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News Story
Updated: 06/17/2017 01:19:00AM

Trump restores some Cuba penalties

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President Donald Trump speaks about Cuba policy, Friday, June 16, 2017, in Miami. The president announced changes to Obama-era Cuba policy, and challenged the Castro government to negotiate a better deal. (AP Photo/Evan Vucci)

President Donald Trump kisses Martha Beatriz Roque, a Cuban political dissident, during a speech in Miami, Friday, June 16, 2017. Trump announced a revised Cuba policy aimed at halting the flow of U.S. cash to the country's military and security services while maintaining diplomatic relations. (AP Photo/Lynne Sladky)

FILE- In this Aug. 31, 2016 file photo, two passengers deplane from JetBlue flight 387 waving a United States, and Cuban national flag, in Santa Clara. As President Donald Trump is expected to announce a reversal on the U.S. Cuba policy on Friday, June 16, 2017, Cubans are bracing for the worst. Across the island, people of all ages, professions and political beliefs expect rising tensions, fewer American visitors and a harder time seeing relatives in the U.S.(AP Photo/Ramon Espinosa, File)

By DARLENE SUPERVILLE and MICHAEL WEISSENSTEIN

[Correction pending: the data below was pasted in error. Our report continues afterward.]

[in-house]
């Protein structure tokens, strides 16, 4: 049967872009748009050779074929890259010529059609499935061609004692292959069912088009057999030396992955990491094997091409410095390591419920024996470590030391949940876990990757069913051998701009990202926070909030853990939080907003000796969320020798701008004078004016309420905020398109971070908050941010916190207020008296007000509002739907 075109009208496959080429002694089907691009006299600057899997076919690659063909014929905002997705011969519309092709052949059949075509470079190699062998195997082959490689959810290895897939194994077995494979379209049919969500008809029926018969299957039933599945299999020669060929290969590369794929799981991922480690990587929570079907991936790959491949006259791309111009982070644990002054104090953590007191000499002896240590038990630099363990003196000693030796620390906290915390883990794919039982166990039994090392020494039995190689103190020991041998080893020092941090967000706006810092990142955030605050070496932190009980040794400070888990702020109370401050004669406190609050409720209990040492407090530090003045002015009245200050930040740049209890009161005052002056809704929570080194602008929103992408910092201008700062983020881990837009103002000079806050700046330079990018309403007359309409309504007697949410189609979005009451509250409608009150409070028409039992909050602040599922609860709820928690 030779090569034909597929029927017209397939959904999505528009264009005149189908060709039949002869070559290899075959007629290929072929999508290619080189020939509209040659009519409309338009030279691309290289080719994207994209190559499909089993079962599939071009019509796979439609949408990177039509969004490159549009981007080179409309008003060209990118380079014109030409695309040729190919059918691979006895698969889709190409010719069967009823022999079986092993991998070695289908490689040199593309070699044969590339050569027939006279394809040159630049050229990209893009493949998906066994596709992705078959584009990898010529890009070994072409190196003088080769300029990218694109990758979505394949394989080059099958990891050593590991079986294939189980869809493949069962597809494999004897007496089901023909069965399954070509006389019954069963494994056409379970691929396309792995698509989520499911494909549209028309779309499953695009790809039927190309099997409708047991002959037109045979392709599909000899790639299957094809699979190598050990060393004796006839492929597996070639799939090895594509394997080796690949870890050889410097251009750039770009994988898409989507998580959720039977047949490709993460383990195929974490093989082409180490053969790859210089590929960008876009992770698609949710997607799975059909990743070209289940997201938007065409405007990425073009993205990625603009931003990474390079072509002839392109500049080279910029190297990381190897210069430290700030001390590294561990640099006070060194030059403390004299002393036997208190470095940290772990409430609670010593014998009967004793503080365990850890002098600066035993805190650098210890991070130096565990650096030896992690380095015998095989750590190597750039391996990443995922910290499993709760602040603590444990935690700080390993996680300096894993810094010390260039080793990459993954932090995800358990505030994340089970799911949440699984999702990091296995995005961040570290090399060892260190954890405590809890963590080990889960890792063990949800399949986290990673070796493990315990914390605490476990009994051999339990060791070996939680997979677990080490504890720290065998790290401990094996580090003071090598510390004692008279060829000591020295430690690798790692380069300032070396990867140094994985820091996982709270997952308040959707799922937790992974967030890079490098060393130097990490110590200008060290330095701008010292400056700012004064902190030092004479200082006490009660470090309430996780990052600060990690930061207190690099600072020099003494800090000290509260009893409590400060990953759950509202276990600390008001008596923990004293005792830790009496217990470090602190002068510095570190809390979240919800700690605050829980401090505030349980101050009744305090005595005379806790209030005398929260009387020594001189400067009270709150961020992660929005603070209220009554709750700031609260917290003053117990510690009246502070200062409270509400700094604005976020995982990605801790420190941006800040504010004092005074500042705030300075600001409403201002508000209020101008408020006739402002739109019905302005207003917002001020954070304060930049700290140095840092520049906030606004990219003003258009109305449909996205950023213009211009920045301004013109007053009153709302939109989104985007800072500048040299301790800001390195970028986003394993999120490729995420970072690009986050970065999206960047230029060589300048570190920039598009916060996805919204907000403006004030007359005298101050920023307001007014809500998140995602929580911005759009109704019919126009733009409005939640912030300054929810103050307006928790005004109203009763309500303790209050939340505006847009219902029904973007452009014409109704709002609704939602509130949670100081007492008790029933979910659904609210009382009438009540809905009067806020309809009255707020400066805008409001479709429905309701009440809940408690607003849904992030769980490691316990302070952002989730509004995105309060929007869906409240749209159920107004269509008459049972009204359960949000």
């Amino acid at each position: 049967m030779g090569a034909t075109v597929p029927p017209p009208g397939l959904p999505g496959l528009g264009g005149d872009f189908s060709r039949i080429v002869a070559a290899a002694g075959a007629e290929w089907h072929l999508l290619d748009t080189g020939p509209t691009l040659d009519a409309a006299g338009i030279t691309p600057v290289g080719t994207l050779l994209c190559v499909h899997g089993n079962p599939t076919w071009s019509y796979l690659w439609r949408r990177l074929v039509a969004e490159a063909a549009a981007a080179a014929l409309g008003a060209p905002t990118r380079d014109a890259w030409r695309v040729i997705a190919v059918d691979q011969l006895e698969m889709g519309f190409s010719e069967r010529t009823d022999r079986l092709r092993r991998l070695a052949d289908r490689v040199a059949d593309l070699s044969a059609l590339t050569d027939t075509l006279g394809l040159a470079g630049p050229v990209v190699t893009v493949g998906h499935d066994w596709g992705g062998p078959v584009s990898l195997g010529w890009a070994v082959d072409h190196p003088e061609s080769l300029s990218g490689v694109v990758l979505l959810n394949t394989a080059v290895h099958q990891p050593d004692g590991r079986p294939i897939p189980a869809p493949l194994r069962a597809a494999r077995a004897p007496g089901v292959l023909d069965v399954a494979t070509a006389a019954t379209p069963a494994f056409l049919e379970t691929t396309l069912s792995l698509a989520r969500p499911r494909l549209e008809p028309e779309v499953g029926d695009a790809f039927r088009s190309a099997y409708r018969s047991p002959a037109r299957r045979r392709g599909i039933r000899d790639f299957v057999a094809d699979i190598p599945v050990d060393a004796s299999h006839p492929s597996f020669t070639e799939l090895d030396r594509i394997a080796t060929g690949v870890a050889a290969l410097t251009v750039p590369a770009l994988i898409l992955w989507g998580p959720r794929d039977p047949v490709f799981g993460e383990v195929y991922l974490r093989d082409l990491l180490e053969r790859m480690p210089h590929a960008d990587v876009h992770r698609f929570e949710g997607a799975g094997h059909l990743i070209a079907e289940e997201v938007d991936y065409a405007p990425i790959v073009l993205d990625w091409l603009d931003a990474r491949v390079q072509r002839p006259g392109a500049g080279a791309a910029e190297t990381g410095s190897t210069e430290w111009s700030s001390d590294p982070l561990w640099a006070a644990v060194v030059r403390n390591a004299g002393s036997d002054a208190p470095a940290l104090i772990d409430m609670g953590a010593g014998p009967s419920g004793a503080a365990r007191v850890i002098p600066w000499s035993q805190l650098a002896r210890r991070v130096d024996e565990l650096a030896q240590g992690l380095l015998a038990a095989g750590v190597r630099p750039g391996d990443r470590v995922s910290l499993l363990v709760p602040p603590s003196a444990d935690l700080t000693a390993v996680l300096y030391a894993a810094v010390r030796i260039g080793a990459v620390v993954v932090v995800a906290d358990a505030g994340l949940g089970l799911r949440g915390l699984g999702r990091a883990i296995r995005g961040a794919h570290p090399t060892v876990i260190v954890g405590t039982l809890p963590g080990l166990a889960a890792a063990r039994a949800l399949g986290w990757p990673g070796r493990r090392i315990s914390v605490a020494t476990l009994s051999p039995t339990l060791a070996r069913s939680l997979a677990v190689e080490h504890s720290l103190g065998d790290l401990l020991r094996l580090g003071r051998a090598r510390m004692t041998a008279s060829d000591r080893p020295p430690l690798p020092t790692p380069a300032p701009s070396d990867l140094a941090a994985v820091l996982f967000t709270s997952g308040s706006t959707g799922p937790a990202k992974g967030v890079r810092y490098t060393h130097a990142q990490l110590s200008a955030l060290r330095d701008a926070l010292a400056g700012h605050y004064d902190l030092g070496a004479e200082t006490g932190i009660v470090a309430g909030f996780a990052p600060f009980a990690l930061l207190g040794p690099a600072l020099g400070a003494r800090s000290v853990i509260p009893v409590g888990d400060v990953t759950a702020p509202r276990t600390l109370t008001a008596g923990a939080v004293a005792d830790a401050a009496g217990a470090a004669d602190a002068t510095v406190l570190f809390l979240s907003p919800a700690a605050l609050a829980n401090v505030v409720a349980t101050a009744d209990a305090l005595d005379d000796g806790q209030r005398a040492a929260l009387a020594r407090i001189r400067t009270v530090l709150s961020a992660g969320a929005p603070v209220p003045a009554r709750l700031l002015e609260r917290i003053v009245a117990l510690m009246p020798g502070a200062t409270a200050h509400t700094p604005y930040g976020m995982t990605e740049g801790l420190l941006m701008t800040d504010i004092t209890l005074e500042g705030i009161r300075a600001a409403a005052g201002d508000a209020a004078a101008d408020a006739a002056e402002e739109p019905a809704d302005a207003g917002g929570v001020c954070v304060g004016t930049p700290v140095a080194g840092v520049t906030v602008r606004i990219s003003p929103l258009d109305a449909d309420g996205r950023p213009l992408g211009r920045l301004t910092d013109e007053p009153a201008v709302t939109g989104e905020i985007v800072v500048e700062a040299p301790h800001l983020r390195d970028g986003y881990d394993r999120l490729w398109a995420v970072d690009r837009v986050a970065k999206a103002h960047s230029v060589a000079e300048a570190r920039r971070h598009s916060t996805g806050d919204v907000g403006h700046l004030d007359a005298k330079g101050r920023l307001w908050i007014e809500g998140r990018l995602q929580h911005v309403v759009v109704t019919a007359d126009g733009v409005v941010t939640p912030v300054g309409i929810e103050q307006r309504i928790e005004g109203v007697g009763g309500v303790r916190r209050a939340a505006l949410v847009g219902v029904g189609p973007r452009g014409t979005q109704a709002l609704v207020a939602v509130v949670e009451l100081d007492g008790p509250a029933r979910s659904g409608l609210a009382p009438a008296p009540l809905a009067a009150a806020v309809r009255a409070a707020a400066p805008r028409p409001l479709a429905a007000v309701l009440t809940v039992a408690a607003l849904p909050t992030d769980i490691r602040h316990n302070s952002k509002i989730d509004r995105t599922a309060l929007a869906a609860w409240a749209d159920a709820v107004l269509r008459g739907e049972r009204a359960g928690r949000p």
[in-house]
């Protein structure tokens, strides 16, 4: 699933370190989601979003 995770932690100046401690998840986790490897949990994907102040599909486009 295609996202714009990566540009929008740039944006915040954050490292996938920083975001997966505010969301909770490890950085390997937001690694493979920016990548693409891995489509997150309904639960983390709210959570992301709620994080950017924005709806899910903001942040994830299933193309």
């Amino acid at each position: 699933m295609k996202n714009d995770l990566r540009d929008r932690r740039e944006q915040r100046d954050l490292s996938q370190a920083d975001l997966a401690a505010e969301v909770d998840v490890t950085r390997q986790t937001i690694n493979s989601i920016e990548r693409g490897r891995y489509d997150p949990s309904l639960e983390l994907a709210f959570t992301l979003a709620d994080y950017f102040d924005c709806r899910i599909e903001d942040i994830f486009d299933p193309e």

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MIAMI — President Donald Trump declared Friday he was restoring some travel and economic restrictions on Cuba that were lifted as part of the Obama administration’s historic easing. He challenged the communist government of Raul Castro to negotiate a better deal for Cubans and Cuban-Americans.

Announcing the rollback of President Barack Obama’s diplomatic opening during a speech in Miami, Trump said Cuba had secured far too many concessions from the U.S. in the “misguided” deal but “now those days are over.” He said penalties on Cuba would remain in place until its government releases political prisoners, stops abusing dissidents and respects freedom of expression.

“America has rejected the Cuban people’s oppressors,” Trump said in a crowded, sweltering auditorium. “They are rejected officially today — rejected.”

Though Trump’s announcement stops short of a full reversal of the Cuba rapprochement, it targets the travel and economic engagement between the countries that has blossomed in the short time since relations were restored. The goal is to halt the flow of U.S. cash to the country’s military and security services in a bid to increase pressure on Cuba’s government.

Embassies in Havana and Washington will remain open. U.S. airlines and cruise ships will still be allowed to serve the island 90 miles south of Florida. The “wet foot, dry foot” policy, which once let most Cuban migrants stay if they made it to U.S. soil but was terminated under Obama, will remain terminated. Remittances to Cuba won’t be cut off.

But individual “people-to-people” trips by Americans to Cuba, allowed by Obama for the first time in decades, will again be prohibited. And the U.S. government will police other such trips to ensure there’s a tour group representative along making sure travelers are pursuing a “full-time schedule of educational exchange activities.”

Trump described his move as an effort to ramp up pressure to create a “free Cuba” after more than half a century of communism.

“I do believe that end is in the very near future,” he said.


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